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a (honestly messy) birth story

I spent the morning of my due date crying.

I was so certain Ender James would be born early. Certain because my doctor said it first. Four weeks earlier. That’s when my baby dropped, a process also known as “lightening” (so funny medical community) when the baby literally drops into the mother’s pelvis. Imagine carrying a bowling ball around with your crotch. I couldn’t lift one leg up to step into bed or the car or put my pants on without wincing in pain. I waddled everywhere. And I went from peeing 10 times an hour to peeing every .006 seconds. This is supposed to be a sign that labor is coming soon. Supposed to being the key phrase. I am not a patient person. I am the one who melts a stick of butter in the microwave while trying to soften it, leaving behind pathetic lumps drowning in a greasy pool in the butter dish.

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21 weeks

Today I am officially 21 weeks pregnant which means I’ve been rolling this post around in my head for approximately 17 weeks now.

Three years ago I was sitting in a hospital psychiatric ward scowling at a very nice lady. We were setting goals.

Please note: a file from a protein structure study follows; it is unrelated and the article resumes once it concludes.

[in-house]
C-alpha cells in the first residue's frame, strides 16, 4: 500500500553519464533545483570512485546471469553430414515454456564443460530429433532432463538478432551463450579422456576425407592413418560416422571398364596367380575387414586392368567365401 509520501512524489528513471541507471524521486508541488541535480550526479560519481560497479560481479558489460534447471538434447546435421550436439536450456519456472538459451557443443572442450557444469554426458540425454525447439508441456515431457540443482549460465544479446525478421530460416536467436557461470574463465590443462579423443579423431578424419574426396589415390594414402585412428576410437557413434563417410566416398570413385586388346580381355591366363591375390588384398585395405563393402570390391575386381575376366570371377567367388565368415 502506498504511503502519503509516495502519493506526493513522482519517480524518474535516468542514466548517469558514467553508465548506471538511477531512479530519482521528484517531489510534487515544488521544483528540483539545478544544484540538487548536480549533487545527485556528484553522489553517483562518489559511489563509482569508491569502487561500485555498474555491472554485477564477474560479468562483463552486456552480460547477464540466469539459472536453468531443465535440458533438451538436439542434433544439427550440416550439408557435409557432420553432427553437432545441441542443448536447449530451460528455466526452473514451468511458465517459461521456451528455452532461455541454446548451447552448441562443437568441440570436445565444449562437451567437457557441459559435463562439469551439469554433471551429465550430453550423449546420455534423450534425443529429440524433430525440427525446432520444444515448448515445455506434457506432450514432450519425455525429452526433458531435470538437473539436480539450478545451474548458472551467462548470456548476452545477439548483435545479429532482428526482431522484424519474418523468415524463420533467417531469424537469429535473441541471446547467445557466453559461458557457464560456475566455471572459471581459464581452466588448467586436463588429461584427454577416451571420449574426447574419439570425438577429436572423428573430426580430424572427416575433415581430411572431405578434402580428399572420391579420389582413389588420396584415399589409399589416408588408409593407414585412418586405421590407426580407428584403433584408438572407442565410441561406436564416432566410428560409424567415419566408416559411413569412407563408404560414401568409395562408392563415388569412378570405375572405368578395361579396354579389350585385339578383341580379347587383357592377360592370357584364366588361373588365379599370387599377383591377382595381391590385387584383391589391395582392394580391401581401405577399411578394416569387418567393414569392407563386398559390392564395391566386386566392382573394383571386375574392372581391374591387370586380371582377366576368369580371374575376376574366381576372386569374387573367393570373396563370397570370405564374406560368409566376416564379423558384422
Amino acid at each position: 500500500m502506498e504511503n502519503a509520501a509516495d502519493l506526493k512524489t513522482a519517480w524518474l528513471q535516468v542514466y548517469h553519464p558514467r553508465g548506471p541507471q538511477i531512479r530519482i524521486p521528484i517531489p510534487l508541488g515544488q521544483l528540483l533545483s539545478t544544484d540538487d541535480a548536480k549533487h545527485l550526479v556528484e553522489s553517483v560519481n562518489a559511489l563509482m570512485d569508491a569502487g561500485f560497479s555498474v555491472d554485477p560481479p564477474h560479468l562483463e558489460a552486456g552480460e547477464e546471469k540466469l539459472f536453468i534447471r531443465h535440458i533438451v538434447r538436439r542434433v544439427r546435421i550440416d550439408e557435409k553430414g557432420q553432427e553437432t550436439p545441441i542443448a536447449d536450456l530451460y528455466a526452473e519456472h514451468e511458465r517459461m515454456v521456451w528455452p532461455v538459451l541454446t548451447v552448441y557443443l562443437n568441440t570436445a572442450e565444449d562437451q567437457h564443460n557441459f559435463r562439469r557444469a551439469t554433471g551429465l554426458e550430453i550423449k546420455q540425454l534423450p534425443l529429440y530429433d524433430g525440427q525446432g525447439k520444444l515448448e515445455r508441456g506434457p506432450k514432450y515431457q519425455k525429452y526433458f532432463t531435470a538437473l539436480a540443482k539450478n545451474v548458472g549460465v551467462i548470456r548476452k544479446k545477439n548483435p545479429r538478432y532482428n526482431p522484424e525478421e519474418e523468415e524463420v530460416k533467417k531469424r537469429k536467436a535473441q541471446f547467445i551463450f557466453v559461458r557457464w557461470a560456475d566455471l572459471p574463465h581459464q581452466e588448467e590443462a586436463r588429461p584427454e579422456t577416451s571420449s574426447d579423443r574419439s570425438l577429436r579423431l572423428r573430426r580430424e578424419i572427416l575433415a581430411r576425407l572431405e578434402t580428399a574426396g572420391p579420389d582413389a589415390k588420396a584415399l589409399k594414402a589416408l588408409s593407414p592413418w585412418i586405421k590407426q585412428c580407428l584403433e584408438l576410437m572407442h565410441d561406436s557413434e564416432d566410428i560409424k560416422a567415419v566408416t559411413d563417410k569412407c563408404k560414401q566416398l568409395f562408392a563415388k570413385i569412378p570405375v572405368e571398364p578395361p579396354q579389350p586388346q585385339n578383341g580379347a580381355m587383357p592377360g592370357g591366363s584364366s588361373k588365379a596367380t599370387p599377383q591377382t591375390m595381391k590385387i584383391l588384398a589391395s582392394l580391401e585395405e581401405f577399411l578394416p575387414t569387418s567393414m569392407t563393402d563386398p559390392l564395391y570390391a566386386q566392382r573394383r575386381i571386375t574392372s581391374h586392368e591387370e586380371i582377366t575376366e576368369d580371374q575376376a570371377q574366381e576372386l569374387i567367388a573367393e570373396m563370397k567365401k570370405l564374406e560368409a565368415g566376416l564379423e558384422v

“What would you like to be doing in two years?” She asked.

I really hated that question.

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of jasmine

I’ve tried to write this post more than once. So if you’re reading this now, I either finally succeeded or a cat walked across my keyboard.

This is the sort of post where I let very personal words loose into the wide expanse of the internet. This is the sort of post I’ve debated over a million times. But if I’ve learned anything in my life, it’s that staying silent never helps. Staying silent doesn’t fight stigmas or stereotypes. It doesn’t build up people who need to know they are not alone. Ernest Hemingway once said, “Write hard and clear about what hurts.” So if these words sound familiar, this post is for you.

Who is Jasmine?

Let me start at the beginning. Continue reading

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